While many applied for coveted seats on the commission, only a few were accepted from a broad collective of LGBT leaders, including Cooks, owner of the consulting company Making Our Lives Easier. The approval process was nothing short of rigorous.
By the end of March when it was announced that Cooks would become chair, she became the first ever transgender woman to chair a city commission. But her appointment was dogged by criticism from the start when a petition on Change.org accused her of sharing racist posts on Facebook, like one from March 11 that said, “If you take ‘one drop’ of any person of color’s blood and combined that with the blood of a non person of color, you’ll always be able to tell. Which illustrates our superior genetics.”
That same day, Cooks, who made headlines last year by being the first transgender woman of color to become a delegate at the Democratic National Convention, also shared a video by Atlanta Black Star touting the superiority of black genetics.
James Duggan, editor of the online LGBT publication Queertimes, publicly criticized Cooks, asking, “How can we call out racism in the Gayborhood and let Cooks’ comments go unnoticed? This would be an injustice.”
Duggan, who was referring to the ongoing discussion over racism at bars and community groups in the LGBT community, later said he was attacked online for questioning whether Cooks should be chairing the commission.
At the time, Hikes wouldn’t comment about Cooks’ social media posts, or whether the mayor’s office was considering a social media policy for commission members in general.
Ajeenah Amir, a Kenney spokeswoman, shared this statement with PhillyVoice just last month:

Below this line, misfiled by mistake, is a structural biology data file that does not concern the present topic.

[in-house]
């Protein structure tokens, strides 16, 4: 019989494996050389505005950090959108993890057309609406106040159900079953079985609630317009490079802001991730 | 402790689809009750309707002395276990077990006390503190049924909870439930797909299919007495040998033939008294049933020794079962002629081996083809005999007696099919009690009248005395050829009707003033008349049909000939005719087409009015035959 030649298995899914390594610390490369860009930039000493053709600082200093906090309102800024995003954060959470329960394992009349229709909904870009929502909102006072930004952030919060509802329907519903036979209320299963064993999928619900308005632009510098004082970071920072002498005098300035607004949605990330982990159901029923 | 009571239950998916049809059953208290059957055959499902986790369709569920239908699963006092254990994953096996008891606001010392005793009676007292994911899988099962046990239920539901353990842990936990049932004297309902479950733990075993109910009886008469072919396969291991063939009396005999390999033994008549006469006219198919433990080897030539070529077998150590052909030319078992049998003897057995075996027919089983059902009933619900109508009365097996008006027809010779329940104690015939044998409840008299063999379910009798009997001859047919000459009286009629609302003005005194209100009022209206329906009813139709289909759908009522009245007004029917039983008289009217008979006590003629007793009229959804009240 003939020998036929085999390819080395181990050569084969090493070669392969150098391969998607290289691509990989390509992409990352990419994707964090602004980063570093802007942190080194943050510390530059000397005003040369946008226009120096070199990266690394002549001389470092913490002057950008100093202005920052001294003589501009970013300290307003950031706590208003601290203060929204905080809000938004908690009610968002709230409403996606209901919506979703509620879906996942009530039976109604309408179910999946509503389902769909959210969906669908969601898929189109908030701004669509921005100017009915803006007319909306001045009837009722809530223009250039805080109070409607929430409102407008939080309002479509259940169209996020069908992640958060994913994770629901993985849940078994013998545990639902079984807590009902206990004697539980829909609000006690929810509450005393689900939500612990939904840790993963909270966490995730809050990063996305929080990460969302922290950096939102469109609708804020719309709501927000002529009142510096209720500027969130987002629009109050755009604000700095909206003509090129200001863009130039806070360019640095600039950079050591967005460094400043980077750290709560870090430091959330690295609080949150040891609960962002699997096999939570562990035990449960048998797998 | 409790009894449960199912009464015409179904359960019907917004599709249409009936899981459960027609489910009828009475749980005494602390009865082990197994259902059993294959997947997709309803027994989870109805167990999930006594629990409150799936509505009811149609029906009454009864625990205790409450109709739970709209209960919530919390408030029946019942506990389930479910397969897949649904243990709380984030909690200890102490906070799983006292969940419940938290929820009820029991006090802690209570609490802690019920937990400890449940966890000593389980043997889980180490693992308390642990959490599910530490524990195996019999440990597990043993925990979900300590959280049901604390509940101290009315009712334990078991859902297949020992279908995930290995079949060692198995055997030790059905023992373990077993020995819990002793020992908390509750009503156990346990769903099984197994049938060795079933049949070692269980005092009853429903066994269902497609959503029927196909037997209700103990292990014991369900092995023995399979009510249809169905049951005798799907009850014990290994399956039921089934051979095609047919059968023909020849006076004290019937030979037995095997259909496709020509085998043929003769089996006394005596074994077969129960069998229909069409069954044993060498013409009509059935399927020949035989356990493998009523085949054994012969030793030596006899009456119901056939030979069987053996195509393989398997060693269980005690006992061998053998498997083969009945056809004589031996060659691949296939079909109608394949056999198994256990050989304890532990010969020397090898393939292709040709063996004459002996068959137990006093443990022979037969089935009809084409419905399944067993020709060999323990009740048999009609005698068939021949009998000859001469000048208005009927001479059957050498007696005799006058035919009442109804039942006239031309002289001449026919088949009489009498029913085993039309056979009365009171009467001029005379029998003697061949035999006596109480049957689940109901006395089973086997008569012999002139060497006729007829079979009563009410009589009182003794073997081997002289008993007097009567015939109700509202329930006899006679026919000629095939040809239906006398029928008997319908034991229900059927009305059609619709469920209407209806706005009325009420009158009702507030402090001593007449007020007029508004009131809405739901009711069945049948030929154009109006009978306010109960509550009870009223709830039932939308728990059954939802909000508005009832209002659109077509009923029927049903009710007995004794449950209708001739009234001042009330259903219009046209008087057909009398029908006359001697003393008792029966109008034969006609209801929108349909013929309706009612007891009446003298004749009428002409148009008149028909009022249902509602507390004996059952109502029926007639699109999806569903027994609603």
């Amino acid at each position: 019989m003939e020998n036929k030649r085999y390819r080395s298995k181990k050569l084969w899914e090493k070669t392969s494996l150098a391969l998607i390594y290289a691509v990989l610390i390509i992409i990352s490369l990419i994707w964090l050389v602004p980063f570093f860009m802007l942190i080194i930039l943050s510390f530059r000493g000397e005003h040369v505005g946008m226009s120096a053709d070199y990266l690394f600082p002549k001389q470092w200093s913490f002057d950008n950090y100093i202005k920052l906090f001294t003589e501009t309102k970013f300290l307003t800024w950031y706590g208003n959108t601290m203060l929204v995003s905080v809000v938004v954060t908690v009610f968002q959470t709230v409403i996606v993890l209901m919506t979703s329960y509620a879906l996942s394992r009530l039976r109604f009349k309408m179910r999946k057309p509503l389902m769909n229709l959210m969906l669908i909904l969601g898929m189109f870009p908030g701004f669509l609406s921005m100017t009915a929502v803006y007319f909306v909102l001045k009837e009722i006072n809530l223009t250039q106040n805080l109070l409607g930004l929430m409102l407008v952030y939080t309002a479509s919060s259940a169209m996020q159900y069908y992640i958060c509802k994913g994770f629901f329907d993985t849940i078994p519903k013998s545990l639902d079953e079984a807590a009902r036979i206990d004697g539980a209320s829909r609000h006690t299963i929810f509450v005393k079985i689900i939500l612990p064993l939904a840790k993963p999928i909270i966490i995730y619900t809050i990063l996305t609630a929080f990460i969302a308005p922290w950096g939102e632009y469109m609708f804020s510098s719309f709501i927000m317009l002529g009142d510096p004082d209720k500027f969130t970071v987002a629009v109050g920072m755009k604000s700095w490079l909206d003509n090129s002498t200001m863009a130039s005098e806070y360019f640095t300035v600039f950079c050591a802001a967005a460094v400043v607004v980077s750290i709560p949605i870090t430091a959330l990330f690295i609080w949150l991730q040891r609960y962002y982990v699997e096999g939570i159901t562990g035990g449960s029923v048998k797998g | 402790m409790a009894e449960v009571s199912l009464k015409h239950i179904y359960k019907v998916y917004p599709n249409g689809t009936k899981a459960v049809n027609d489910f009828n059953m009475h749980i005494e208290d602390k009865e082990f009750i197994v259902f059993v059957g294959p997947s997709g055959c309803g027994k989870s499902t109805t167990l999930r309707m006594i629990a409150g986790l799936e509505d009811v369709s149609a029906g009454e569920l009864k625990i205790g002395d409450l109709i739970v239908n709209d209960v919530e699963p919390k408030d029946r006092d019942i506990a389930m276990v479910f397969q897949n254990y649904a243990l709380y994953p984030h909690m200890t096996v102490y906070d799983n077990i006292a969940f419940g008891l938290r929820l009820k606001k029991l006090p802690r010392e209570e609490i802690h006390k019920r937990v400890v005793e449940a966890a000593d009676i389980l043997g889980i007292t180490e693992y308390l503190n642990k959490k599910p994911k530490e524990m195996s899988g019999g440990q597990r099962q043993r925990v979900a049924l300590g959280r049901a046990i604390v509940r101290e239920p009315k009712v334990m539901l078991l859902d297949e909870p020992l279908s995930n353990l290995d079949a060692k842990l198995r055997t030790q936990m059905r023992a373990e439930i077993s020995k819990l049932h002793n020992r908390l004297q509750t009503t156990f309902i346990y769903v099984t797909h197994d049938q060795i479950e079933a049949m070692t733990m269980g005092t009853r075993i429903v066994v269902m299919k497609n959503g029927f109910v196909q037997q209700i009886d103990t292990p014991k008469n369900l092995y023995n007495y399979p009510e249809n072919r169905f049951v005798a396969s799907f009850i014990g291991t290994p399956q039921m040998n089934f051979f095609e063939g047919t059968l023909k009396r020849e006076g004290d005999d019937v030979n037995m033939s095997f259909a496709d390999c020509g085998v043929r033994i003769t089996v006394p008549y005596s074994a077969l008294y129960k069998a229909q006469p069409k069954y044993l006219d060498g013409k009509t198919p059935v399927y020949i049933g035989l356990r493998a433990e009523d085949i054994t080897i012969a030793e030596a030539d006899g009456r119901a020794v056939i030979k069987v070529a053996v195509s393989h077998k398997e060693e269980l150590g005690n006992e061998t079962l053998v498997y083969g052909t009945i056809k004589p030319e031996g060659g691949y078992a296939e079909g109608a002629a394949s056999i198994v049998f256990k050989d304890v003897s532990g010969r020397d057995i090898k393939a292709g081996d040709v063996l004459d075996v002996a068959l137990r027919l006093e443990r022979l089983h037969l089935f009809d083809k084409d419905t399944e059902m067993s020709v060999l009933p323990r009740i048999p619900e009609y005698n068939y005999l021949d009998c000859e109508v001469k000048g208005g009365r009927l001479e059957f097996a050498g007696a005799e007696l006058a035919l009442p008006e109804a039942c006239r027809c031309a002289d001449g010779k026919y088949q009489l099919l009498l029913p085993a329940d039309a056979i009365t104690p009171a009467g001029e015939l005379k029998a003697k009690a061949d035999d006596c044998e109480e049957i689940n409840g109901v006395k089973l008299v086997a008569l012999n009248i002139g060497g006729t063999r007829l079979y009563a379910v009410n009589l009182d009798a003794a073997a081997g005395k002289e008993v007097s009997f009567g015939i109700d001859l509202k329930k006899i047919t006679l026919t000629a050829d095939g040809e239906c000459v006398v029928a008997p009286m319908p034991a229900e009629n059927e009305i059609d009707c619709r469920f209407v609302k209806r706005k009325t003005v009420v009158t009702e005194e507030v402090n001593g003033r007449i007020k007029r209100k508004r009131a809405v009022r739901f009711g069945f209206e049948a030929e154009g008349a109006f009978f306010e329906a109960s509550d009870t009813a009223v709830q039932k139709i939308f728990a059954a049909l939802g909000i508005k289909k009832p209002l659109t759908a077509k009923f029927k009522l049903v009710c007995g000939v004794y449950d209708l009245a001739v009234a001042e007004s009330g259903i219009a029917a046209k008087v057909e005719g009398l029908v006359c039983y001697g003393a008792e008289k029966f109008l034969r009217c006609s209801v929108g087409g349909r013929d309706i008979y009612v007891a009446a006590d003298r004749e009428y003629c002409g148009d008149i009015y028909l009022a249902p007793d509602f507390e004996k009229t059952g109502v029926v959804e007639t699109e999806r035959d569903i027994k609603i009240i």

“During our onboarding process for members of all of our advisory commissions, we urge appointees to be aware that public statements and social media posts are generally viewed with more scrutiny and may be read as representing the Mayor’s Office. Moving forward, we’re working with our law department on determining the level of appropriate guidance we can provide to our advisory boards and commissions regarding public statements and social media usage, while protecting their first amendment rights and their voluntary service.”
It’s unclear if any regulations were ever put in place. But even in the weeks leading up to her resignation, Cooks was using Facebook to share her frustrations about the commission. (At one point she suggested she was being fired). She also accused a local lesbian attorney of being a racist.
All posts had been deleted soon after they went live. It’s unclear whether Cooks has suspended her Facebook account indefinitely. As of yesterday, a search for her name yielded no matches.
According to Yoshiaki Yamasaki, executive director of The Philadelphia AIDS Consortium (TPAC) and World Health Care Infrastructures, frustration over the way the commission was being managed led him to resign in mid-April.
In an exclusive interview at the TPAC office yesterday, the former commissioner said ongoing problems were handled “poorly” and he felt “uncomfortable” being on board.
“I was trying to make a difference,” he explained, “and to prevent the experiences like we are having now. I’m very disappointed by what is happening.”
No one has yet been selected to replace Cooks, said Hikes, but it’s expected that a new chair will be elected in the next few weeks.